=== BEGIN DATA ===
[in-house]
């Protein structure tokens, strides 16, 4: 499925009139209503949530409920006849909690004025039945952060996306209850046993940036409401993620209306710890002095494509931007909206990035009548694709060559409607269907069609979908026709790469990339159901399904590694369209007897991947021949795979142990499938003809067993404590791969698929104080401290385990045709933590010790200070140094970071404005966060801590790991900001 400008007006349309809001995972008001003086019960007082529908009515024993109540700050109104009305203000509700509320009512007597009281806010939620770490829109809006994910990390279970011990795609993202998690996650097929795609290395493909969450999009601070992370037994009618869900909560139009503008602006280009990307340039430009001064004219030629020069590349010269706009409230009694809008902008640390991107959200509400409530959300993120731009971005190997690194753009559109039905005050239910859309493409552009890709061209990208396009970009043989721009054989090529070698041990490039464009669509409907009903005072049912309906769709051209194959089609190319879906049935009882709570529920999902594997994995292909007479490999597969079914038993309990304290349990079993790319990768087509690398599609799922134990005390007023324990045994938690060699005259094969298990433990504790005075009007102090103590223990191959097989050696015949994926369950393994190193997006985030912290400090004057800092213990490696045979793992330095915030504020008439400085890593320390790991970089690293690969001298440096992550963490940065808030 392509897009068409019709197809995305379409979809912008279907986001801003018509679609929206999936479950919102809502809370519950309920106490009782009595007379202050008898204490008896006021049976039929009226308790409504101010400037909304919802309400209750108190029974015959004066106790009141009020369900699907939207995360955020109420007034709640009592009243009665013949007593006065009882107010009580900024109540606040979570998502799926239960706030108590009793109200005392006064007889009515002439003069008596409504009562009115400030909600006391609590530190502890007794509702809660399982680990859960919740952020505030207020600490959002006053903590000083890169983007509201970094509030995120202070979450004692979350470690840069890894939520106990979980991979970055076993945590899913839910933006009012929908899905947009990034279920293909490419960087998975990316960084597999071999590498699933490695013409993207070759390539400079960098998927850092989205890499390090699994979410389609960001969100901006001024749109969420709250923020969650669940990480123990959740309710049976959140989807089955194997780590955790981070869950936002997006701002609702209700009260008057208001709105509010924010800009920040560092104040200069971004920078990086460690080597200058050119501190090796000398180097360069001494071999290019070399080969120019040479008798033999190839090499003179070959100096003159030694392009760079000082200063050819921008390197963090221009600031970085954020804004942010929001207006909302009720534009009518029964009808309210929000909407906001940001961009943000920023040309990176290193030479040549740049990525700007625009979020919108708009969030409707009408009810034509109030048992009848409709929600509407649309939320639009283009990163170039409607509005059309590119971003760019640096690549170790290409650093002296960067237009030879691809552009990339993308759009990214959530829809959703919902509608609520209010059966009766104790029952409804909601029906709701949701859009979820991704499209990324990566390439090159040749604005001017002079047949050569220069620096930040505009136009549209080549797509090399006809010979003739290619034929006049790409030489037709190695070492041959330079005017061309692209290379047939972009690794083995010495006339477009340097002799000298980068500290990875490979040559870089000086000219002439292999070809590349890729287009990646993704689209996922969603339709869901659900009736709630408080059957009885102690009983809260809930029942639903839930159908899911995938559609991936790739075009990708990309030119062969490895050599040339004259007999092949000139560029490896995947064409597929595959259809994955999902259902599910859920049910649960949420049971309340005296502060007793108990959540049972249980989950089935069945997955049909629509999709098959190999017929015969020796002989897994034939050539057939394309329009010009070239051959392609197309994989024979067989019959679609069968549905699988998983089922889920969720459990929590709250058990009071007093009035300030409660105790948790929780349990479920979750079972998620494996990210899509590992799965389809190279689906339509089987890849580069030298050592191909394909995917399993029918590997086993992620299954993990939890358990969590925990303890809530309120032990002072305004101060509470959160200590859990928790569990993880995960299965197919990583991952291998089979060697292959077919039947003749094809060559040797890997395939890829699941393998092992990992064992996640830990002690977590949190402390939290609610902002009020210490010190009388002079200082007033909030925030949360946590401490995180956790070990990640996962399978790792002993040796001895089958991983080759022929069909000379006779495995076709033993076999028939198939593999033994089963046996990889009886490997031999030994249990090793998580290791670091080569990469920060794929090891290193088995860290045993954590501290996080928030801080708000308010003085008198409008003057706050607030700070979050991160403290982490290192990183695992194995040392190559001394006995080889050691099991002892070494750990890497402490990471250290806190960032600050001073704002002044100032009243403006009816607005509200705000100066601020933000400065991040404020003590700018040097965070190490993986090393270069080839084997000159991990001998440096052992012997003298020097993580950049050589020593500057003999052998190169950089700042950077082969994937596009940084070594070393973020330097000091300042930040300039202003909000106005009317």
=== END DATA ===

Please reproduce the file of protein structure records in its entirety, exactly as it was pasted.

[in-house]
């Protein structure tokens, strides 16, 4: 499925009139209503949530409920006849909690004025039945952060996306209850046993940036409401993620209306710890002095494509931007909206990035009548694709060559409607269907069609979908026709790469990339159901399904590694369209007897991947021949795979142990499938003809067993404590791969698929104080401290385990045709933590010790200070140094970071404005966060801590790991900001 400008007006349309809001995972008001003086019960007082529908009515024993109540700050109104009305203000509700509320009512007597009281806010939620770490829109809006994910990390279970011990795609993202998690996650097929795609290395493909969450999009601070992370037994009618869900909560139009503008602006280009990307340039430009001064004219030629020069590349010269706009409230009694809008902008640390991107959200509400409530959300993120731009971005190997690194753009559109039905005050239910859309493409552009890709061209990208396009970009043989721009054989090529070698041990490039464009669509409907009903005072049912309906769709051209194959089609190319879906049935009882709570529920999902594997994995292909007479490999597969079914038993309990304290349990079993790319990768087509690398599609799922134990005390007023324990045994938690060699005259094969298990433990504790005075009007102090103590223990191959097989050696015949994926369950393994190193997006985030912290400090004057800092213990490696045979793992330095915030504020008439400085890593320390790991970089690293690969001298440096992550963490940065808030 392509897009068409019709197809995305379409979809912008279907986001801003018509679609929206999936479950919102809502809370519950309920106490009782009595007379202050008898204490008896006021049976039929009226308790409504101010400037909304919802309400209750108190029974015959004066106790009141009020369900699907939207995360955020109420007034709640009592009243009665013949007593006065009882107010009580900024109540606040979570998502799926239960706030108590009793109200005392006064007889009515002439003069008596409504009562009115400030909600006391609590530190502890007794509702809660399982680990859960919740952020505030207020600490959002006053903590000083890169983007509201970094509030995120202070979450004692979350470690840069890894939520106990979980991979970055076993945590899913839910933006009012929908899905947009990034279920293909490419960087998975990316960084597999071999590498699933490695013409993207070759390539400079960098998927850092989205890499390090699994979410389609960001969100901006001024749109969420709250923020969650669940990480123990959740309710049976959140989807089955194997780590955790981070869950936002997006701002609702209700009260008057208001709105509010924010800009920040560092104040200069971004920078990086460690080597200058050119501190090796000398180097360069001494071999290019070399080969120019040479008798033999190839090499003179070959100096003159030694392009760079000082200063050819921008390197963090221009600031970085954020804004942010929001207006909302009720534009009518029964009808309210929000909407906001940001961009943000920023040309990176290193030479040549740049990525700007625009979020919108708009969030409707009408009810034509109030048992009848409709929600509407649309939320639009283009990163170039409607509005059309590119971003760019640096690549170790290409650093002296960067237009030879691809552009990339993308759009990214959530829809959703919902509608609520209010059966009766104790029952409804909601029906709701949701859009979820991704499209990324990566390439090159040749604005001017002079047949050569220069620096930040505009136009549209080549797509090399006809010979003739290619034929006049790409030489037709190695070492041959330079005017061309692209290379047939972009690794083995010495006339477009340097002799000298980068500290990875490979040559870089000086000219002439292999070809590349890729287009990646993704689209996922969603339709869901659900009736709630408080059957009885102690009983809260809930029942639903839930159908899911995938559609991936790739075009990708990309030119062969490895050599040339004259007999092949000139560029490896995947064409597929595959259809994955999902259902599910859920049910649960949420049971309340005296502060007793108990959540049972249980989950089935069945997955049909629509999709098959190999017929015969020796002989897994034939050539057939394309329009010009070239051959392609197309994989024979067989019959679609069968549905699988998983089922889920969720459990929590709250058990009071007093009035300030409660105790948790929780349990479920979750079972998620494996990210899509590992799965389809190279689906339509089987890849580069030298050592191909394909995917399993029918590997086993992620299954993990939890358990969590925990303890809530309120032990002072305004101060509470959160200590859990928790569990993880995960299965197919990583991952291998089979060697292959077919039947003749094809060559040797890997395939890829699941393998092992990992064992996640830990002690977590949190402390939290609610902002009020210490010190009388002079200082007033909030925030949360946590401490995180956790070990990640996962399978790792002993040796001895089958991983080759022929069909000379006779495995076709033993076999028939198939593999033994089963046996990889009886490997031999030994249990090793998580290791670091080569990469920060794929090891290193088995860290045993954590501290996080928030801080708000308010003085008198409008003057706050607030700070979050991160403290982490290192990183695992194995040392190559001394006995080889050691099991002892070494750990890497402490990471250290806190960032600050001073704002002044100032009243403006009816607005509200705000100066601020933000400065991040404020003590700018040097965070190490993986090393270069080839084997000159991990001998440096052992012997003298020097993580950049050589020593500057003999052998190169950089700042950077082969994937596009940084070594070393973020330097000091300042930040300039202003909000106005009317």